The Fetus as Patient  and Pope John Paul II


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        In recent decades, when the sense of the humanity of the fetus has been undermined or distorted by reductive understandings of the human person and by laws which introduce scientifically unfounded qualitative stages in the development of conceived life, the Church has repeatedly affirmed and defended the human dignity of the fetus. By this we mean that "the human being is to be respected and treated as a person from the moment of conception; and therefore from that same moment his rights as a person must be recognized, among which in the first place is the inviolable right of every innocent human being to life" (Instruction Donum vitae, I, 1; cf. Encyclical Letter Evangelium vitae, n. 60).
         The fetal therapies now emerging in the medical, surgical and genetic fields offer new hope of saving the lives of those suffering from pathologies which are either incurable or very difficult to treat after birth. They thus confirm the teaching, which the Church has upheld on the basis of both philosophy and theology. Faith in fact does not diminish the value and validity of reason; on the contrary, faith sustains and illuminates reason, especially when human weakness or negative psychosocial influences lessen its perspicacity.
          In my Encyclical Letter Evangelium vitae, I noted that the various techniques of artificial reproduction, apparently at the service of life, actually open the door to new attacks on life. Apart from the fact that they are morally unacceptable, since they separate procreation from the fully human context of the conjugal act, these techniques have a high rate of failure. And not just failure in relation to fertilization, but failure affecting the subsequent development of the embryo, which is exposed to the risk of death, generally within a very short space of time (cf. Evangelium vitae, n. 14).

          A case of special moral gravity, often deriving from these illicit procedures, is so-called "embryonic reduction", or the elimination of some fetuses when multiple conceptions take place at the one time. Such a procedure is gravely illicit when multiple conceptions occur in the normal course of marital relations, but it is doubly reprehensible when they are the result of artificial procreation.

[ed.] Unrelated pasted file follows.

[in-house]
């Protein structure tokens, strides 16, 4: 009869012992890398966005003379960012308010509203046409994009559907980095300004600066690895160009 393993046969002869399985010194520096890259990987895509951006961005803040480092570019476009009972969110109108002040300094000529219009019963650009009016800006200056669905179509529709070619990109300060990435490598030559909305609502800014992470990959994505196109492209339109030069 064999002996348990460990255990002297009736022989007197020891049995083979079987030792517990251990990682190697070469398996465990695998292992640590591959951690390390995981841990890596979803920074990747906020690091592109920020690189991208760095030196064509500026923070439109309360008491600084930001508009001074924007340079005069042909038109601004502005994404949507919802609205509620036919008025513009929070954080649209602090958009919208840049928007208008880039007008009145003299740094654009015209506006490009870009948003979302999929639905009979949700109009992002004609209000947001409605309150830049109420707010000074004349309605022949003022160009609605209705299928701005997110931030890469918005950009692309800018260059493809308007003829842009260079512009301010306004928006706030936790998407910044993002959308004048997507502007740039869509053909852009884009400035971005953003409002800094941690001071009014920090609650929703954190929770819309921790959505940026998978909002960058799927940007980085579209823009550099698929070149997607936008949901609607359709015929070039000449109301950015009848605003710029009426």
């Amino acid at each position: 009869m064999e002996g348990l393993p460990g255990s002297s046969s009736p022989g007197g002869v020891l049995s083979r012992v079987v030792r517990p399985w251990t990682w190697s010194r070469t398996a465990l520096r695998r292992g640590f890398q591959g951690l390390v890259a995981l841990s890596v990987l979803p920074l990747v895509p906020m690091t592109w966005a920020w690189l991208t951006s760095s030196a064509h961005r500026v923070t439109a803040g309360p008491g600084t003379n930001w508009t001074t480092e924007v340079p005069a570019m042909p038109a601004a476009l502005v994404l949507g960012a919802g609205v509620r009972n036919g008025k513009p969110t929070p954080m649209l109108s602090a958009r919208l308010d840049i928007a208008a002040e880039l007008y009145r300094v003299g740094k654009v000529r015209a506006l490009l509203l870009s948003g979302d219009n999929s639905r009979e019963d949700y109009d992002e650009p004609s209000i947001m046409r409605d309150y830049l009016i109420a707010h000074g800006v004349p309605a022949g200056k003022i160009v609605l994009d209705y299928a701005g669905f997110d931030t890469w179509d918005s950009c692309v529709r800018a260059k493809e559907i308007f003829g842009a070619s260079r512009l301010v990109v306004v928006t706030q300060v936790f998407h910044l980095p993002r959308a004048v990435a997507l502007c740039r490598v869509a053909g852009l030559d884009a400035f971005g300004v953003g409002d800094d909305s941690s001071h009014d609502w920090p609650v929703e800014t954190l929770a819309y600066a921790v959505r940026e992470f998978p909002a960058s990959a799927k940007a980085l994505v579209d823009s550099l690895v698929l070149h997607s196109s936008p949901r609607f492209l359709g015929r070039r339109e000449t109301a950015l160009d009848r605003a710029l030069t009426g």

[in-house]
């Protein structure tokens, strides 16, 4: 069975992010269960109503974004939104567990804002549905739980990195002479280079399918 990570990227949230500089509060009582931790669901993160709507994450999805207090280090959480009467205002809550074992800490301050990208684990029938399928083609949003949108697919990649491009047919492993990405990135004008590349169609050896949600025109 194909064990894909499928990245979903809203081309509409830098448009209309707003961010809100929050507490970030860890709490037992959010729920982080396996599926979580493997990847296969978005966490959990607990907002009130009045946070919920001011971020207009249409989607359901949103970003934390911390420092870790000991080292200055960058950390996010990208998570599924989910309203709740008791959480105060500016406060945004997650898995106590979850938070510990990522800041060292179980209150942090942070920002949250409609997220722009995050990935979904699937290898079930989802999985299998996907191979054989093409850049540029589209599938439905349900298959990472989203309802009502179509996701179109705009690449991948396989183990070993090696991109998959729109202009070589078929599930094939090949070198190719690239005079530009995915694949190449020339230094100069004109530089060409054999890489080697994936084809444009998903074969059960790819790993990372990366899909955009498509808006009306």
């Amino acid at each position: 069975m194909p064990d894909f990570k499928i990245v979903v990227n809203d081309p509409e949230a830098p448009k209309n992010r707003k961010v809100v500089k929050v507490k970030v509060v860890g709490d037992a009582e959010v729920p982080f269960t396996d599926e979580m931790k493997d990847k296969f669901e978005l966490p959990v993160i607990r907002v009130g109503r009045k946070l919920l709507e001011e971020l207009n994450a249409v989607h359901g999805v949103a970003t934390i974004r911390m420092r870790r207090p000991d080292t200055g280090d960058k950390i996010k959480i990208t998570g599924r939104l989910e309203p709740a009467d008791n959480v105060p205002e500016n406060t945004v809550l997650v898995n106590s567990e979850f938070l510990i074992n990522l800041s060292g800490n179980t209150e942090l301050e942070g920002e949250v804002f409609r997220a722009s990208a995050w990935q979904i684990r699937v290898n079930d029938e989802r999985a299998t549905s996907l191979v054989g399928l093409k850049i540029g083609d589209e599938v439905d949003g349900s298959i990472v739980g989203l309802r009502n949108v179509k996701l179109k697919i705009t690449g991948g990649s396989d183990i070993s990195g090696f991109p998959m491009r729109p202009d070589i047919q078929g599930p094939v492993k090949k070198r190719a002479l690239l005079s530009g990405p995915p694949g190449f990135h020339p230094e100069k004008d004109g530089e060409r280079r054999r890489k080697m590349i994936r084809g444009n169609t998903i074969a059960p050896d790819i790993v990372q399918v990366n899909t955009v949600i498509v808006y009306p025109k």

Those who resort to artificial methods must be held responsible for illicit conception, but whatever the mode of conception - once it happens - the child conceived must be absolutely respected. The life of the fetus must be protected, defended and nurtured in the mother's womb because of its inherent dignity, a dignity which belongs to the embryo and is not something conferred or granted by others, whether the genetic parents, the medical personnel or the State.

           The Catholic moral teaching strengthens and supports a natural ethic, based upon respect for the inviolability of every human life. Catholic moral teaching sheds a guiding light on questions connected with the delicate process of life's dawning, so full of hope and rich in promise for later life, and a field now ripe for the marvelous discoveries of medical science.

Condensed from L’Osservatore Romano, 5 April 200, at


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